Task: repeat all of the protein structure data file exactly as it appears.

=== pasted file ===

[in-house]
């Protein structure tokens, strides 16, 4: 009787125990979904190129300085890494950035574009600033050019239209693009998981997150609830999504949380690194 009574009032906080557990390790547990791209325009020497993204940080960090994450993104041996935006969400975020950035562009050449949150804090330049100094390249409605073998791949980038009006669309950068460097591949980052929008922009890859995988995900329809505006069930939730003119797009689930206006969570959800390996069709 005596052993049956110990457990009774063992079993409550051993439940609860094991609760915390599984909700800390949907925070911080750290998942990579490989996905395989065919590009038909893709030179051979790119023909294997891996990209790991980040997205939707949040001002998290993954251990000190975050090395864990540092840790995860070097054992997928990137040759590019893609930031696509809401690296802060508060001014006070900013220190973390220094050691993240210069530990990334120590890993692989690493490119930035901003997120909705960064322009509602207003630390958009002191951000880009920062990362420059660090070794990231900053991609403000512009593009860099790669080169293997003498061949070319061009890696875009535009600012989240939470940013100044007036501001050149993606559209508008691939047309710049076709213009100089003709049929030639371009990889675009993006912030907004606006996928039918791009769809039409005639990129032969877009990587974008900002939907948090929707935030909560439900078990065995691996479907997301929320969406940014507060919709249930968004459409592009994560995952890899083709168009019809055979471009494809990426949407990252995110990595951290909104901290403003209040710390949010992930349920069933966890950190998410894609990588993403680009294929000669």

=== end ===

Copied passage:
[in-house]
């Protein structure tokens, strides 16, 4: 009787125990979904190129300085890494950035574009600033050019239209693009998981997150609830999504949380690194 009574009032906080557990390790547990791209325009020497993204940080960090994450993104041996935006969400975020950035562009050449949150804090330049100094390249409605073998791949980038009006669309950068460097591949980052929008922009890859995988995900329809505006069930939730003119797009689930206006969570959800390996069709 005596052993049956110990457990009774063992079993409550051993439940609860094991609760915390599984909700800390949907925070911080750290998942990579490989996905395989065919590009038909893709030179051979790119023909294997891996990209790991980040997205939707949040001002998290993954251990000190975050090395864990540092840790995860070097054992997928990137040759590019893609930031696509809401690296802060508060001014006070900013220190973390220094050691993240210069530990990334120590890993692989690493490119930035901003997120909705960064322009509602207003630390958009002191951000880009920062990362420059660090070794990231900053991609403000512009593009860099790669080169293997003498061949070319061009890696875009535009600012989240939470940013100044007036501001050149993606559209508008691939047309710049076709213009100089003709049929030639371009990889675009993006912030907004606006996928039918791009769809039409005639990129032969877009990587974008900002939907948090929707935030909560439900078990065995691996479907997301929320969406940014507060919709249930968004459409592009994560995952890899083709168009019809055979471009494809990426949407990252995110990595951290909104901290403003209040710390949010992930349920069933966890950190998410894609990588993403680009294929000669």